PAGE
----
Moles and Breast Cancer
If you are a woman with a lot of moles, chances are you're aware that you may have an increased risk of developing skin cancer. However, you may not be aware that those moles may be an indicator of elevated risk for breast cancer as well, according to new research.
The study, which took place at the Indiana University Simon Cancer Center in Indianapolis, discovered that the presence of a greater number of moles on a woman's skin appears to correspond with having an increased risk of developing breast cancer.1 The subjects were more than 74,000 American women who were participating in the Nurses' Health Study. The research began in 1986, when this group of volunteers was between the ages of 40 and 65. Toward the beginning of the trial, they were instructed to examine their left arm and tally the total number of moles they found.
Fast forward 24 years, when the researchers analyzed the information and determined that close to 5,500 of the subjects had developed breast cancer at some point along the way. When they cross-referenced those with a breast cancer diagnosis with the mole count information, a pattern became visible. The data showed the risk of breast cancer increased correspondingly with the quantity of moles a subject had. Women without moles were by no means safe from breast cancer, as 8.5 percent of them were eventually diagnosed with the disease. However, of those with between one and 14 moles, the breast cancer rate was nearly 10 percent. And even worse, in the women who had 15 or more moles on an arm, the number went up to 11.4 percent. While that may not seem like an enormous difference, a variation of nearly three percent in a group of 74,000 equals more than 2,000 extra cases of breast cancer.
Even after controlling for a number of factors that could potentially influence the outcome--such as age, skin tone, ultraviolet exposure, and lifestyle--the results did not change. The participants with greater numbers of moles were determined to have a 35 percent increased chance of being diagnosed with breast cancer as compared to their peers with no moles.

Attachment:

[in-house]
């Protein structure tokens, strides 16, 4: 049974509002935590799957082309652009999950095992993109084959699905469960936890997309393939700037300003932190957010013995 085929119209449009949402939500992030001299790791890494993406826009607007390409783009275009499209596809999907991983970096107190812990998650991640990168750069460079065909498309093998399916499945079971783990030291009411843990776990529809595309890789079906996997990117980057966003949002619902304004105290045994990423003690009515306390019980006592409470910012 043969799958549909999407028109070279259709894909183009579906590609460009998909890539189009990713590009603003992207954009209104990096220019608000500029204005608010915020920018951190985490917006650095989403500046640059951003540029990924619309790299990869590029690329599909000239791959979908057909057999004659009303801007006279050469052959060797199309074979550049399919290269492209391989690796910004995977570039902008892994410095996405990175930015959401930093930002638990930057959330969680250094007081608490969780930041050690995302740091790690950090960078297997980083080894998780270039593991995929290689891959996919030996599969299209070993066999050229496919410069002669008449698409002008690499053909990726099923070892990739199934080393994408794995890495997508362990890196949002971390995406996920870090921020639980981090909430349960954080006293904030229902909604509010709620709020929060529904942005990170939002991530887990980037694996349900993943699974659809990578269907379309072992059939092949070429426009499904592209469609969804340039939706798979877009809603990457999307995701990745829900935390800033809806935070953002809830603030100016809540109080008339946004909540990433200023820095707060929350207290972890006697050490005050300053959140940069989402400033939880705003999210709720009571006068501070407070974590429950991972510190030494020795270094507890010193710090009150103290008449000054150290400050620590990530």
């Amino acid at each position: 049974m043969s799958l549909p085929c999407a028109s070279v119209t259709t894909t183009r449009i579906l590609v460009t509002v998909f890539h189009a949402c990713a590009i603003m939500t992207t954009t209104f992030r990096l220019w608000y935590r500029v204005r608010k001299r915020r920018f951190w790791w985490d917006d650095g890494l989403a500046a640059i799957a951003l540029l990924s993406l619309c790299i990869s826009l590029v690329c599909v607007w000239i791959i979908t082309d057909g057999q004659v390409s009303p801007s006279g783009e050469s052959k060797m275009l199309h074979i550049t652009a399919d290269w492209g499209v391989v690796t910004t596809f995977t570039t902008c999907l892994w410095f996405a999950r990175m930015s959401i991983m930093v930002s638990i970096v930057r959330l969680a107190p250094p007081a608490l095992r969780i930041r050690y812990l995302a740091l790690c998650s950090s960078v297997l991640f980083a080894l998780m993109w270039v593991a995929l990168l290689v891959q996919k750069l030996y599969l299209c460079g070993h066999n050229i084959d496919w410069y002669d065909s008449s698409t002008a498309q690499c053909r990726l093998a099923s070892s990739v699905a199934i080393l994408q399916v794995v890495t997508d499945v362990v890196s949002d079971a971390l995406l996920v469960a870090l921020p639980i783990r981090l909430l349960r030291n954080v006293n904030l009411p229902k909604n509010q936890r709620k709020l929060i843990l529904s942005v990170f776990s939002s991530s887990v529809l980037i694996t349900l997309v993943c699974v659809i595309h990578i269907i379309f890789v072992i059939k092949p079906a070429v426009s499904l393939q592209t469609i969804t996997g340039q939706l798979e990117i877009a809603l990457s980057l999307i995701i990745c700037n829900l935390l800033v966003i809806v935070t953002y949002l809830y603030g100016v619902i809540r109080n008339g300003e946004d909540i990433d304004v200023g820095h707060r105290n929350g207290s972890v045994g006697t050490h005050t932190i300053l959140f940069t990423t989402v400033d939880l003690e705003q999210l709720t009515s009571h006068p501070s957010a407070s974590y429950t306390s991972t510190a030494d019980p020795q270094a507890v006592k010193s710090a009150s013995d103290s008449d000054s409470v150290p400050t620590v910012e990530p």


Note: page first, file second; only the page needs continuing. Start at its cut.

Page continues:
And the findings were bolstered by a second, completely separate, study that was conducted at the National Institute of Health and Medical Research in Paris, France. This trial was even larger, including 89,902 subjects, all of who were women between the ages of 40 and 65 residing in France. These scientists also determined that a greater number of moles on a woman's skin is related to a higher risk of breast cancer. However, in this case, the association only held true for the participants who suffered from breast cancer prior to going through menopause.2
Why would moles possibly have anything to do with breast cancer? The researchers involved in the U.S. study theorize that it has to do with the influence of estrogen. They measured the hormone levels in blood samples taken from a portion of the women who were postmenopausal close to the start of the investigation, and discovered that those with more moles had higher levels of estrogen and testosterone on average.
We know that greater exposure to estrogen over time is linked to breast cancer. But there may also be a less understood association between estrogen and moles. We do know that hormones affect moles, which has long been noted in such instances as the darkening of moles during pregnancy. And in the study, it was mainly hormone-receptor positive breast cancer, which is stimulated by estrogen, that was found in the participants with more moles.
So, if you are a woman with an abundance of moles, it probably couldn't hurt to be a little extra vigilant about performing monthly breast self-exams and scheduling those mammograms. Another way to help safeguard your health might be taking steps to balance out those hormones and rid yourself of excess estrogen. There are many factors that can increase the levels of estrogen in your body, including some you have control over such as being overweight. Starting to exercise regularly and eating a nutritious, low calorie diet can also offer some natural health protection.
- 1. Norton, Amy. "Moles may be sign of higher breast cancer risk." CBS News. 11 June 2014. Accessed 19 June 2014. http://www.cbsnews.com/news/moles-may-be-sign-of-higher-breast-cancer-risk
- 2. Kvaskoff, Marina; et al. "Association between Melanocytic Nevi and Risk of Breast Diseases: The French E3N Prospective Cohort." PLOS Medicine. 10 June 2014. Accessed 20 June 2014. http://www.plosmedicine.org/article/info%3Adoi%2F10.1371%2Fjournal.pmed.1001660